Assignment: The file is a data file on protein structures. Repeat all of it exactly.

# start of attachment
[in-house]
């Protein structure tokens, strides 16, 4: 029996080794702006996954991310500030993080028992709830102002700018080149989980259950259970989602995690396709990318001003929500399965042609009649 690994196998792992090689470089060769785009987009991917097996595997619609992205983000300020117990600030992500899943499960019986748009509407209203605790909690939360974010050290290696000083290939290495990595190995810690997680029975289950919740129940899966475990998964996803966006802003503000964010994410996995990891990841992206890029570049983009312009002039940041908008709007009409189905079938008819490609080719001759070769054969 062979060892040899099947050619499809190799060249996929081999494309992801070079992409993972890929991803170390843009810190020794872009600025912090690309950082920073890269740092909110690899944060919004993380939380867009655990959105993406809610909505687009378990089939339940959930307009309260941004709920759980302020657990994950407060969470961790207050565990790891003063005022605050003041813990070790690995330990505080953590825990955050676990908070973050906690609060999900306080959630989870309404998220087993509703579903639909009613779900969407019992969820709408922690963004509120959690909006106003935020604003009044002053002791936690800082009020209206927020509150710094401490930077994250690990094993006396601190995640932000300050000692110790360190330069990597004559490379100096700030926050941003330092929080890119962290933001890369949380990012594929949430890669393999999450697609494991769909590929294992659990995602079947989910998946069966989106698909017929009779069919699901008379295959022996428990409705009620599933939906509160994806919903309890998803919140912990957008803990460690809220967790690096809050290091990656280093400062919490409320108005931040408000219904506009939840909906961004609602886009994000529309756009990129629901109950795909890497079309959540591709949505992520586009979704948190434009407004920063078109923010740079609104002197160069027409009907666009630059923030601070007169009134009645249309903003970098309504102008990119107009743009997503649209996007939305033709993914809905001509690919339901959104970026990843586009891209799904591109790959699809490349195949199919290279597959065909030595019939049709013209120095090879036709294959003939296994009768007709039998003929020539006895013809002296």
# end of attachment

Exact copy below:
[in-house]
């Protein structure tokens, strides 16, 4: 029996080794702006996954991310500030993080028992709830102002700018080149989980259950259970989602995690396709990318001003929500399965042609009649 690994196998792992090689470089060769785009987009991917097996595997619609992205983000300020117990600030992500899943499960019986748009509407209203605790909690939360974010050290290696000083290939290495990595190995810690997680029975289950919740129940899966475990998964996803966006802003503000964010994410996995990891990841992206890029570049983009312009002039940041908008709007009409189905079938008819490609080719001759070769054969 062979060892040899099947050619499809190799060249996929081999494309992801070079992409993972890929991803170390843009810190020794872009600025912090690309950082920073890269740092909110690899944060919004993380939380867009655990959105993406809610909505687009378990089939339940959930307009309260941004709920759980302020657990994950407060969470961790207050565990790891003063005022605050003041813990070790690995330990505080953590825990955050676990908070973050906690609060999900306080959630989870309404998220087993509703579903639909009613779900969407019992969820709408922690963004509120959690909006106003935020604003009044002053002791936690800082009020209206927020509150710094401490930077994250690990094993006396601190995640932000300050000692110790360190330069990597004559490379100096700030926050941003330092929080890119962290933001890369949380990012594929949430890669393999999450697609494991769909590929294992659990995602079947989910998946069966989106698909017929009779069919699901008379295959022996428990409705009620599933939906509160994806919903309890998803919140912990957008803990460690809220967790690096809050290091990656280093400062919490409320108005931040408000219904506009939840909906961004609602886009994000529309756009990129629901109950795909890497079309959540591709949505992520586009979704948190434009407004920063078109923010740079609104002197160069027409009907666009630059923030601070007169009134009645249309903003970098309504102008990119107009743009997503649209996007939305033709993914809905001509690919339901959104970026990843586009891209799904591109790959699809490349195949199919290279597959065909030595019939049709013209120095090879036709294959003939296994009768007709039998003929020539006895013809002296």